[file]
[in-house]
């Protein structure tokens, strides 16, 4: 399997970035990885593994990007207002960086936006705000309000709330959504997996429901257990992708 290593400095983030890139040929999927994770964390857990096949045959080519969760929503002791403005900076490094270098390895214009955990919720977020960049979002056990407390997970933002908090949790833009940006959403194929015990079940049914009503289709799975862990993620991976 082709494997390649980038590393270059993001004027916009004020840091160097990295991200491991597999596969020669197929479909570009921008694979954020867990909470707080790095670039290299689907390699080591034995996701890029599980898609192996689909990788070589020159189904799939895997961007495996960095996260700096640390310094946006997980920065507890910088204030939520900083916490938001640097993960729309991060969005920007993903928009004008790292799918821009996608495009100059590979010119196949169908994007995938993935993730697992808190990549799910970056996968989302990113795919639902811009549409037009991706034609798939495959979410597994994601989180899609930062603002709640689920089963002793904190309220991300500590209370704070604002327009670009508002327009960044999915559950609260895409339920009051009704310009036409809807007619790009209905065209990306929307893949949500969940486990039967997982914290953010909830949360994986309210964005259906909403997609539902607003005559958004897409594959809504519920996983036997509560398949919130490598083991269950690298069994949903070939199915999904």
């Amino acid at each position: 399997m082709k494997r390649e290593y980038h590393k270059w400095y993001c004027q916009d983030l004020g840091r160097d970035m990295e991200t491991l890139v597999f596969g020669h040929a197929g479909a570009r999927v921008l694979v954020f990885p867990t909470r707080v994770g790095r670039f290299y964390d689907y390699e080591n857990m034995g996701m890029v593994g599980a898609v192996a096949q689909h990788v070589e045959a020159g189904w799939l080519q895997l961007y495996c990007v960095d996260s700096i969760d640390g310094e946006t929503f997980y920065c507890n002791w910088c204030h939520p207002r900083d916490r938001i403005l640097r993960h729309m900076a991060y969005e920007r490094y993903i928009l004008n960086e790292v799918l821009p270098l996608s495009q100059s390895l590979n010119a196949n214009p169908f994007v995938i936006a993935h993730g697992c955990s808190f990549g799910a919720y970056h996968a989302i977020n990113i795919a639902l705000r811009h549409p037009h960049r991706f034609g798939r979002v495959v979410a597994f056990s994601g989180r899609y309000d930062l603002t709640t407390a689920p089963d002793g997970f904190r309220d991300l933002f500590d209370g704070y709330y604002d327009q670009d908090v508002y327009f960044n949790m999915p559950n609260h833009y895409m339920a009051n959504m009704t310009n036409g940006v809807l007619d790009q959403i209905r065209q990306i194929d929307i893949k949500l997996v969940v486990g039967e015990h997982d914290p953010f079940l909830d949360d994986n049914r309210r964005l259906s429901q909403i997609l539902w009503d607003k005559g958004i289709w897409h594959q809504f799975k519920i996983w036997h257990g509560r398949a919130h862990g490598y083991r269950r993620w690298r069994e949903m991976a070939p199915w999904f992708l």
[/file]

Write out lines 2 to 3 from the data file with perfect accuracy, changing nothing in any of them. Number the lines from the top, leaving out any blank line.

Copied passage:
């Protein structure tokens, strides 16, 4: 399997970035990885593994990007207002960086936006705000309000709330959504997996429901257990992708 290593400095983030890139040929999927994770964390857990096949045959080519969760929503002791403005900076490094270098390895214009955990919720977020960049979002056990407390997970933002908090949790833009940006959403194929015990079940049914009503289709799975862990993620991976 082709494997390649980038590393270059993001004027916009004020840091160097990295991200491991597999596969020669197929479909570009921008694979954020867990909470707080790095670039290299689907390699080591034995996701890029599980898609192996689909990788070589020159189904799939895997961007495996960095996260700096640390310094946006997980920065507890910088204030939520900083916490938001640097993960729309991060969005920007993903928009004008790292799918821009996608495009100059590979010119196949169908994007995938993935993730697992808190990549799910970056996968989302990113795919639902811009549409037009991706034609798939495959979410597994994601989180899609930062603002709640689920089963002793904190309220991300500590209370704070604002327009670009508002327009960044999915559950609260895409339920009051009704310009036409809807007619790009209905065209990306929307893949949500969940486990039967997982914290953010909830949360994986309210964005259906909403997609539902607003005559958004897409594959809504519920996983036997509560398949919130490598083991269950690298069994949903070939199915999904």
């Amino acid at each position: 399997m082709k494997r390649e290593y980038h590393k270059w400095y993001c004027q916009d983030l004020g840091r160097d970035m990295e991200t491991l890139v597999f596969g020669h040929a197929g479909a570009r999927v921008l694979v954020f990885p867990t909470r707080v994770g790095r670039f290299y964390d689907y390699e080591n857990m034995g996701m890029v593994g599980a898609v192996a096949q689909h990788v070589e045959a020159g189904w799939l080519q895997l961007y495996c990007v960095d996260s700096i969760d640390g310094e946006t929503f997980y920065c507890n002791w910088c204030h939520p207002r900083d916490r938001i403005l640097r993960h729309m900076a991060y969005e920007r490094y993903i928009l004008n960086e790292v799918l821009p270098l996608s495009q100059s390895l590979n010119a196949n214009p169908f994007v995938i936006a993935h993730g697992c955990s808190f990549g799910a919720y970056h996968a989302i977020n990113i795919a639902l705000r811009h549409p037009h960049r991706f034609g798939r979002v495959v979410a597994f056990s994601g989180r899609y309000d930062l603002t709640t407390a689920p089963d002793g997970f904190r309220d991300l933002f500590d209370g704070y709330y604002d327009q670009d908090v508002y327009f960044n949790m999915p559950n609260h833009y895409m339920a009051n959504m009704t310009n036409g940006v809807l007619d790009q959403i209905r065209q990306i194929d929307i893949k949500l997996v969940v486990g039967e015990h997982d914290p953010f079940l909830d949360d994986n049914r309210r964005l259906s429901q909403i997609l539902w009503d607003k005559g958004i289709w897409h594959q809504f799975k519920i996983w036997h257990g509560r398949a919130h862990g490598y083991r269950r993620w690298r069994e949903m991976a070939p199915w999904f992708l």